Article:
Experian-owned Tapad is exiting its European business after seven years in the market. Tapad will stop the delivery and use of its graph in the EU by August 1.
The company denies rumors that its move is a preemptive measure to avoid an investigation by the UK’s Information Commissioner’s Office.
“Our decision to cease the use of the Tapad Graph in the EU and UK is a strategic commercial decision given these markets make up a very small portion of Tapad’s revenue and the greater opportunities that exist in Tapad’s larger market,” the company told AdExchanger. “It is not driven by any interactions with any regulatory body.”
Even so, the European market hasn’t proven hospitable for cross-device companies since the General Data Protection Regulation went into effect in May 2018.
Cross-device provider Drawbridge discontinued its EU media and advertising business in March 2018. Thus unencumbered, Drawbridge was acquired by LinkedIn a few months later.
The following year, Oracle Data Cloud shut down its AddThis business line rather than risk selling third-party audience data collected without the proper consent.
And although Tapad is adamant that its exit from Europe is purely a business decision, the fact is that its new parent company – Experian acquired Tapad from Norwegian telco Telenor for $280 million late last year – has been under the microscope across the pond.
After a two-year investigation by the UK’s ICO into how the major credit reporting agencies, including Experian, Equifax and TransUnion, handle sensitive financial data, Experian was found wanting and issued with an enforcement notice to make substantive changes to its direct marketing services line or face a fine under GDPR.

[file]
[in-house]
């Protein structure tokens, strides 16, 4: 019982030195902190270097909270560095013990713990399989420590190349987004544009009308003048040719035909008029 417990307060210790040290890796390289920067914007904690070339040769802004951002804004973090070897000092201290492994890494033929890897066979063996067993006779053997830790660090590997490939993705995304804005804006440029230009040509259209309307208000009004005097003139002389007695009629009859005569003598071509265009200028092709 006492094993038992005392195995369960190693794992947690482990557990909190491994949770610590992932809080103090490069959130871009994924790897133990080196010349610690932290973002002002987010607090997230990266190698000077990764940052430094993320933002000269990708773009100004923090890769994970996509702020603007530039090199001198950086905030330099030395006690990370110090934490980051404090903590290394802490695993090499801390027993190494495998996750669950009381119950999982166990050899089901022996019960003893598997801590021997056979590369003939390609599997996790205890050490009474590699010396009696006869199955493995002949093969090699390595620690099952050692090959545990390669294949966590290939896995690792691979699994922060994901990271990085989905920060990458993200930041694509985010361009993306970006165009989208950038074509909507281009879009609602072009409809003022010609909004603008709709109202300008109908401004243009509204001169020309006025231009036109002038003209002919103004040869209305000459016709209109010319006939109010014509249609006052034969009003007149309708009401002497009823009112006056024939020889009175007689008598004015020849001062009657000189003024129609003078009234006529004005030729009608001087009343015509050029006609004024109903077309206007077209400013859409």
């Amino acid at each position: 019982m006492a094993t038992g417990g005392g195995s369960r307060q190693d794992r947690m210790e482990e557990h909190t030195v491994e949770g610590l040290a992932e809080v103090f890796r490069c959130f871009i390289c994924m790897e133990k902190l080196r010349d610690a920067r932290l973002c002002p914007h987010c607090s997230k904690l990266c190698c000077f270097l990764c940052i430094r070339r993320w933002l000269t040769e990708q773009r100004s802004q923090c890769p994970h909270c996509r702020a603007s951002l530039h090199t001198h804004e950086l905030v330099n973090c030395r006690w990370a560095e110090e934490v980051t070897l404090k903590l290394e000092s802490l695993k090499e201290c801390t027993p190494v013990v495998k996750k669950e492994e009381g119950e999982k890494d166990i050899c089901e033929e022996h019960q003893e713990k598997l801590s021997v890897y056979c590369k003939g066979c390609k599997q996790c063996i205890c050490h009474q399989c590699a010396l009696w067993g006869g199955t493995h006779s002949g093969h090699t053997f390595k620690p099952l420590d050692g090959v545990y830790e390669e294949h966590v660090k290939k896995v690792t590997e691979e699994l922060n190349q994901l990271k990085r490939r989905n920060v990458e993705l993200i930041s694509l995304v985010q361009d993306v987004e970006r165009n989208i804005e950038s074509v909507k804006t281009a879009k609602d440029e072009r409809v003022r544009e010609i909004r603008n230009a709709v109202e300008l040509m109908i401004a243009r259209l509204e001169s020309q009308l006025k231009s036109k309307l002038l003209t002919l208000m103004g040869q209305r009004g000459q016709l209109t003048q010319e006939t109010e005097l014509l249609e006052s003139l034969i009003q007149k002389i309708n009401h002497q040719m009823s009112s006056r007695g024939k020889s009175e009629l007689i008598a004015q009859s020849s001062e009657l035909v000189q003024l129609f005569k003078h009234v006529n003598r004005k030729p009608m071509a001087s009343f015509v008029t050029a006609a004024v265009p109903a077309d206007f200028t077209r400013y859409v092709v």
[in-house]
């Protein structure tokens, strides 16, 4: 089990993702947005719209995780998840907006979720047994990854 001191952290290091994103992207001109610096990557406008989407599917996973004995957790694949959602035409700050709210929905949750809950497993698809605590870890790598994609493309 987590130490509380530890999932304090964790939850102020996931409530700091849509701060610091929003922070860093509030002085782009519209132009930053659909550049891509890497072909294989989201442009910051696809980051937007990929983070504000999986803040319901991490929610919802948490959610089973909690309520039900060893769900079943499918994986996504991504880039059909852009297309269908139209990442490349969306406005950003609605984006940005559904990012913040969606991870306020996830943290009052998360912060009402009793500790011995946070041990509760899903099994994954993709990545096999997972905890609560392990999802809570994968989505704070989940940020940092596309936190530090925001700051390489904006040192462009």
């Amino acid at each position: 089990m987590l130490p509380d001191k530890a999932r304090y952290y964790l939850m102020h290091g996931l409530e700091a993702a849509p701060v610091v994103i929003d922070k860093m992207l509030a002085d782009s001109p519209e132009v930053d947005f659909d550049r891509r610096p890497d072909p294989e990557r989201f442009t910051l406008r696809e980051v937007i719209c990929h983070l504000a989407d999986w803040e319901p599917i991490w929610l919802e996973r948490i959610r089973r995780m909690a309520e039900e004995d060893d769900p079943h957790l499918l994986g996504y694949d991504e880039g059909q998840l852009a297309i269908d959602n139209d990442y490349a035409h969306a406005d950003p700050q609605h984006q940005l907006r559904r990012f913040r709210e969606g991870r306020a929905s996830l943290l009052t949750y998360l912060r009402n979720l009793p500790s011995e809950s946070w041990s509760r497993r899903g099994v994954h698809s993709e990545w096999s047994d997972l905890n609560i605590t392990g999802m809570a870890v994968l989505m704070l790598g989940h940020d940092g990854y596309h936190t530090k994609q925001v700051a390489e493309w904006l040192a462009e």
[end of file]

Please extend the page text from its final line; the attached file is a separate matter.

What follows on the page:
The investigation, which followed complaints by privacy advocacy groups, also dinged Equifax and TransUnion. Both were able to avoid further action by making voluntary changes based on recommendations from the ICO.
The complaints that triggered the ICO’s investigation, which were filed by watchdog group Privacy International in November 2018, also called out a handful of other data and ad tech companies by name, including Acxiom, Criteo, Quantcast – and Tapad.
One of the key arguments in those complaints is that the data ecosystem is so complex that there’s no way a layman could understand how his data is being sourced or where and how it’s being used.
The Tapad Graph includes digital IDs that are clustered at the individual and/or household level. The graph is built on customer-provided identifiers as a baseline that Tapad uses to connect those IDs to other associated IDs across multiple digital device types.
A brand or agency that has a file of first- or third-party cookies, for example, could use Tapad’s graph to associate them with mobile devices, CTVs and other cookies for a cross-device customer view.
Data is Tapad’s main business these days.
In January 2018, Tapad offloaded its media business to social marketing tech firm Brand Networks so as to remove the conflict of interest that exists for any technology company attending to sell both media and services.
Tapad first entered the European market in the summer of 2014 when it opened offices in London and Frankfurt.